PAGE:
https://www.instagram.com/p/BaaNk8nF02k/?taken-by=cheesegarden_ca

Did we miss your favourite? Let us know in the comments below!

5 must-have treats for your next Halloween party

If you’re planning a fun Halloween party this year and you’re looking to add some themed party bits to your food and drink menu, Women’s Post suggests these five treats that are bound to creep your friends out.

Creepy Cheesy Eyeballs

These sure do look gross, but these eyeballs taste amazing. Just take individual mini wheels of cheese, for instance, Babybel and place half of an olive right in the middle (you can use green or black). To make the veins of the eyeballs, take a toothpick dipped in red food colour and lightly carve in the red creepy veins around the olive stretching out to the ends of the cheese. You can fill in the middle of the olive with more food colour or another sliver of olive.

 

Image by Steve’s Kitchen

Dragon’s Blood Halloween Punch

This can be made with or without alcohol and the base is simple. In your punch bowl, combine cranberry juice, red fruit punch, apple juice, ginger-ale, ice and the optional berry vodka. To add some creepy-chunky texture add some crushed raspberries on top.

Image courtesy of The Food Network

Tangerine Pumpkins

This is is such a a classic and easy Halloween party snack to prepare. Peel small tangerines and leave them whole. Take one stalk of celery and cut into one-inch stems. Simply stick the stem into the tangerine and you have the cutest and juiciest pumpkins ever!

Image courtesy of Cooking Light

Bloody Cake

There are so many possibilities when designing a bloody cake or cupcakes. The best mix to use is red-velvet, so you have that deep red colour when you slice in. To decorate, cover the cake in white frosting and decorate with drops of red blood running down the sides, a bloody handprint, or even bloody claw marks.

Image by Butter Hearts Sugar

Bloody Shirley Temple

Who doesn’t love Shirley Temples? Add an extra bit of fun by putting the shot of Grenadine in a plastic syringe. Present your cup of sprite and leave it up to your willing subject to inject the bloody grenadine into their drink.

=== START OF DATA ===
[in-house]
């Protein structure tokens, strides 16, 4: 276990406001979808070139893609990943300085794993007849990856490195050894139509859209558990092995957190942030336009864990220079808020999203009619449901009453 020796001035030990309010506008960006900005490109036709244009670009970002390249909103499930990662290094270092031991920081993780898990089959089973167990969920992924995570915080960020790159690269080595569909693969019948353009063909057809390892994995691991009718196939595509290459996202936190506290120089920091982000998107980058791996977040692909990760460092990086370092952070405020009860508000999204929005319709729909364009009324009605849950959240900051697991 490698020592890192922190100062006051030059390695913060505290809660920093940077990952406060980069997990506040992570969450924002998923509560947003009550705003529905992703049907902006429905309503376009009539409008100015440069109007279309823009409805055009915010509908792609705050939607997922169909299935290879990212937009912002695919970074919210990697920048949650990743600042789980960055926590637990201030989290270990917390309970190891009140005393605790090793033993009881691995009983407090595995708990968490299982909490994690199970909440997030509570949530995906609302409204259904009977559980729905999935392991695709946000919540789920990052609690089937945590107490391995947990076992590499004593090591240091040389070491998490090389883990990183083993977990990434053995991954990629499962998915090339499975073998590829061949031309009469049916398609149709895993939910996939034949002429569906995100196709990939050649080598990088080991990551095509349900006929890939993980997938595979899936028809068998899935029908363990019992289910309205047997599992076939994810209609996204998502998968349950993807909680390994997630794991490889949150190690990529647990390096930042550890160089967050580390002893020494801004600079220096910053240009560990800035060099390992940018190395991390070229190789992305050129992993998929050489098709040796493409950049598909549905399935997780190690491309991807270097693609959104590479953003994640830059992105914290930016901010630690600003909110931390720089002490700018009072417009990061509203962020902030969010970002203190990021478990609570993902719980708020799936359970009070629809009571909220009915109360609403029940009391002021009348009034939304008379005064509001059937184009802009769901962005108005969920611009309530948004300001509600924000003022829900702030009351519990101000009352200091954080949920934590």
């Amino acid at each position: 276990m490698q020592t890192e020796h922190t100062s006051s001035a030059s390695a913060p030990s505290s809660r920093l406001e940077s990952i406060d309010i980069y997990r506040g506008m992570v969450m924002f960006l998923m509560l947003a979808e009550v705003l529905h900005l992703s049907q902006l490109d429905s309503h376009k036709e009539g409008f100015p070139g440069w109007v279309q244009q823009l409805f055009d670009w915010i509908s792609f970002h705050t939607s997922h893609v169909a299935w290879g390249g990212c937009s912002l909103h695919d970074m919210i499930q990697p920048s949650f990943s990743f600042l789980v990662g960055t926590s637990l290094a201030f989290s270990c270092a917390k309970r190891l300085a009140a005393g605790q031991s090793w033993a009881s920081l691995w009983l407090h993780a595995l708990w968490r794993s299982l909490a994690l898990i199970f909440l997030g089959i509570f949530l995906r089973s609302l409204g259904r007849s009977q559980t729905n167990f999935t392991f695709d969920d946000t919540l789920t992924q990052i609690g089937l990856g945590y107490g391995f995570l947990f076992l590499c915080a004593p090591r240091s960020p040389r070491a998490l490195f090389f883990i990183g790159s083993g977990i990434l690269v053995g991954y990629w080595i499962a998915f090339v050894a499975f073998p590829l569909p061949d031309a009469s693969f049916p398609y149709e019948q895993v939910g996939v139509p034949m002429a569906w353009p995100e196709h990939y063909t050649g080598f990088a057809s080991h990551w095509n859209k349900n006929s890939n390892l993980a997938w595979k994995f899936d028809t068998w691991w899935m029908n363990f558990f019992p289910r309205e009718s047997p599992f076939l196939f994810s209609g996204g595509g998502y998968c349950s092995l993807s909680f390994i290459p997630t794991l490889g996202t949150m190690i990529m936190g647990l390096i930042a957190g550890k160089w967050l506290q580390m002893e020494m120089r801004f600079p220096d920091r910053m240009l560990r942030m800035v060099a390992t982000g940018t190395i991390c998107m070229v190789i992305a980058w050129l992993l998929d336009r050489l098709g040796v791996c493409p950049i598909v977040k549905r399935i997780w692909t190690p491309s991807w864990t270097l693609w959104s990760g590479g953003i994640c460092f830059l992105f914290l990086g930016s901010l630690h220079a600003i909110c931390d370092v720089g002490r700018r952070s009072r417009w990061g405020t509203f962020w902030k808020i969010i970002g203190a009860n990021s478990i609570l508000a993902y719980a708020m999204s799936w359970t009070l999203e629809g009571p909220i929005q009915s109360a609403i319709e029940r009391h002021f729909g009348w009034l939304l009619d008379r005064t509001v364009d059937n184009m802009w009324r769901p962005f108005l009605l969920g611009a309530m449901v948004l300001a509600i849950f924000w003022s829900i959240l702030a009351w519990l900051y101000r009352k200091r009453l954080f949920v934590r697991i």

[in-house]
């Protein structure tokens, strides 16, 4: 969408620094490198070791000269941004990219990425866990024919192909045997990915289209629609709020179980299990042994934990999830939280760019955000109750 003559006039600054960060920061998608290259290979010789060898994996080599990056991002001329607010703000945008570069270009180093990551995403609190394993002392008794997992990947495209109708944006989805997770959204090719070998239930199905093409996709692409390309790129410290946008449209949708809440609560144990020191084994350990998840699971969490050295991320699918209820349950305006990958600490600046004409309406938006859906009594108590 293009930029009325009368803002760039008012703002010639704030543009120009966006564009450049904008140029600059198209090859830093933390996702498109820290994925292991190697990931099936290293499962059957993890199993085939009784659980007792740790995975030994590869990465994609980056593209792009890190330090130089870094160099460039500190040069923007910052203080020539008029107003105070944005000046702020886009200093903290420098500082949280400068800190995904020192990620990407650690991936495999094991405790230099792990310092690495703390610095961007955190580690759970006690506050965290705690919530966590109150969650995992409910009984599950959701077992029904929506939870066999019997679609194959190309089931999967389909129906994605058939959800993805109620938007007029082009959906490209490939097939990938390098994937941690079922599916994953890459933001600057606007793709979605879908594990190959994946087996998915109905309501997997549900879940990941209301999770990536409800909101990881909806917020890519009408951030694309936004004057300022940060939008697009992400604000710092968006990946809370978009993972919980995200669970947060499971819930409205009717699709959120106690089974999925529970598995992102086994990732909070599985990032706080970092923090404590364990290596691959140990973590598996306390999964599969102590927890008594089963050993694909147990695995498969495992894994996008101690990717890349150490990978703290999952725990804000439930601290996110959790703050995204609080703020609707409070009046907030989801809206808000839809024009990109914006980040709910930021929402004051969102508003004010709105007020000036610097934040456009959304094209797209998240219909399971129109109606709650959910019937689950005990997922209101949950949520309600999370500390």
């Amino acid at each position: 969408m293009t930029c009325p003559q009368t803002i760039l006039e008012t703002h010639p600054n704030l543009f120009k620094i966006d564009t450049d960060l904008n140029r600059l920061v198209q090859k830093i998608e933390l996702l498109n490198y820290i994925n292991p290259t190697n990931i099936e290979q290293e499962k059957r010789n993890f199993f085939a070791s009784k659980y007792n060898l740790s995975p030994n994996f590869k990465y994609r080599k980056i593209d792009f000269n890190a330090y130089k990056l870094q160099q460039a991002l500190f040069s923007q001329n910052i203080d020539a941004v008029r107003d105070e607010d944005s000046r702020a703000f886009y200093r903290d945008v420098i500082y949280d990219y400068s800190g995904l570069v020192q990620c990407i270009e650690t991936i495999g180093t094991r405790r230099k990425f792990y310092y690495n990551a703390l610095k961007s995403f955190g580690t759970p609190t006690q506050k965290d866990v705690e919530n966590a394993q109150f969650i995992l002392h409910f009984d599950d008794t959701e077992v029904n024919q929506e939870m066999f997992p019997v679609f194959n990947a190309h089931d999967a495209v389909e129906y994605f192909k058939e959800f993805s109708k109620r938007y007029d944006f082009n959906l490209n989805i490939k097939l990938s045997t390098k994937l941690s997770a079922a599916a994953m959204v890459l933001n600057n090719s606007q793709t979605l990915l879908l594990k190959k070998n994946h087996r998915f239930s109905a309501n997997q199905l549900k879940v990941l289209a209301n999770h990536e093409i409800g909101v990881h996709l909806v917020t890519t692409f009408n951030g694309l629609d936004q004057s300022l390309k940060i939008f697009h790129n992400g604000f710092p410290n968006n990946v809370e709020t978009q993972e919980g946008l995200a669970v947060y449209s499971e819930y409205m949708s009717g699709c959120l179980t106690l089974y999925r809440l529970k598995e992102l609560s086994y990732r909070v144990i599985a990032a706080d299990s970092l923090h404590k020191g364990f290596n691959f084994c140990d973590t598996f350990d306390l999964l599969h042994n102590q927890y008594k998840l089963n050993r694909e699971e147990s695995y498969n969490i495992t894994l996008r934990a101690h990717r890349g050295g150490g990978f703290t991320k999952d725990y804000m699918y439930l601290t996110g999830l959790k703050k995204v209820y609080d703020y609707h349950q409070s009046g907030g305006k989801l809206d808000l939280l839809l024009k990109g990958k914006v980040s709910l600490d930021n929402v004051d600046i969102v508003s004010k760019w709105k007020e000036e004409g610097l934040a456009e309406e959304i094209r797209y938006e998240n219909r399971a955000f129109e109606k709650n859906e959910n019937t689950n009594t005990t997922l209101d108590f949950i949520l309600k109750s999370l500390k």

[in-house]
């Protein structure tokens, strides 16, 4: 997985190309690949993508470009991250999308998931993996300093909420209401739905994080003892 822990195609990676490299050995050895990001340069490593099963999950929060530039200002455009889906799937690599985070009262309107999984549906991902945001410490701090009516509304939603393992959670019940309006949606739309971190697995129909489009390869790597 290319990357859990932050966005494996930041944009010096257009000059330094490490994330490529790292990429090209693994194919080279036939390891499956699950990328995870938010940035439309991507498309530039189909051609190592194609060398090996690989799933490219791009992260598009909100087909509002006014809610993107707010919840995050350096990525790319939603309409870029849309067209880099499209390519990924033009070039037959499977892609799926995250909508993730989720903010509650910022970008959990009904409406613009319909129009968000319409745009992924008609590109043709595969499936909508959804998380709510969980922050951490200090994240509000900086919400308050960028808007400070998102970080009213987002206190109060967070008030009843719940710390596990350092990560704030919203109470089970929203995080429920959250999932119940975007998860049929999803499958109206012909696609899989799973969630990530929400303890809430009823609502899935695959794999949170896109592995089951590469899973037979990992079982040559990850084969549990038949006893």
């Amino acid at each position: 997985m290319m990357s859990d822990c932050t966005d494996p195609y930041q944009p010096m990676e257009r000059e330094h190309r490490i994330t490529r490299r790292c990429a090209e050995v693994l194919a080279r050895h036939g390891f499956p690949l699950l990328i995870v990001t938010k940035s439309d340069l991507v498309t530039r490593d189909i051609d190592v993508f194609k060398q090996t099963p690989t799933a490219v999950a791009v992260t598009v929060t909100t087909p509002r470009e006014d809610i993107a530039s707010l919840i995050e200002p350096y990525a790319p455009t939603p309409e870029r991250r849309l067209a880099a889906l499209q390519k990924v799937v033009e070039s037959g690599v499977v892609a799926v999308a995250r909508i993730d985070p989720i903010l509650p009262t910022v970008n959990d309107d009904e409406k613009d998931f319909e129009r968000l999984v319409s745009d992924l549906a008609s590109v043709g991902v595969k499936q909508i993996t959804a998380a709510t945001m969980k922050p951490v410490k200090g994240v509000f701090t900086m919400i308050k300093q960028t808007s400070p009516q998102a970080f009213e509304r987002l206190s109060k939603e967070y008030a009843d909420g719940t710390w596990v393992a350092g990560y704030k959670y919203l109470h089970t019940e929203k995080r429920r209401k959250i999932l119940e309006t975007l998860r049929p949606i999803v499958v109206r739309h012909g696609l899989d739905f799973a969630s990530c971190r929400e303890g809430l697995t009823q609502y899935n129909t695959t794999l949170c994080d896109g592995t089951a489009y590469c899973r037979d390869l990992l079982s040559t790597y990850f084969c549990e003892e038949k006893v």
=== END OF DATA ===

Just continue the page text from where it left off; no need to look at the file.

Image by This Grandma Is Fun

 

Happy Halloween and let us know what treats you have in mind! Comment below

Recipe: vegan apple crumble

Despite the sprinkling of snow this week, it’s still too early to call this season winter. That means there is still time to indulge in your favourite fall desserts. The smell of roasted squash, sweetened fruit, and perhaps a bit of pumpkin spice is too much to resist. I will literally follow that smell to the nearest bakery or coffee shop. There is something addictive about these flavours, and I’m not ready to give them up just yet!

My personal favourite is an apple crisp or an apple crumble. There is a great recipe for a vegan (with gluten-free options) version of this fantastic dessert, provided to Women’s Post by Avra Epstein, founder of Love Wild Live Free. Give it a try and let us know what you think!

Recipe Apple Crumble Pie (gluten-free option)

Yield: 1 pie (9”) or 4 mini pies (4.5”)

Ingredients

Pie Dough:

1 cup + 2 tbsp flour (see notes below on making this gluten-free)

1/3 cup *cold* unrefined coconut oil

1/4 teaspoon Himalayan pink salt

4 tablespoon *ice cold* water

Filling:

4 apples (about 1 + 1/2 lbs), peeled, cored and sliced

1/2 cup coconut sugar (or other vegan sugar)

2 tablespoons flour

1 tablespoon lemon juice

1 teaspoon true cinnamon

1/4 teaspoon Himalayan pink salt

Crumble Topping:

1/2 tsp true cinnamon

1/2 cup rolled oats (not the quick cooking kind)

1/4 cup + 2 tbsp flour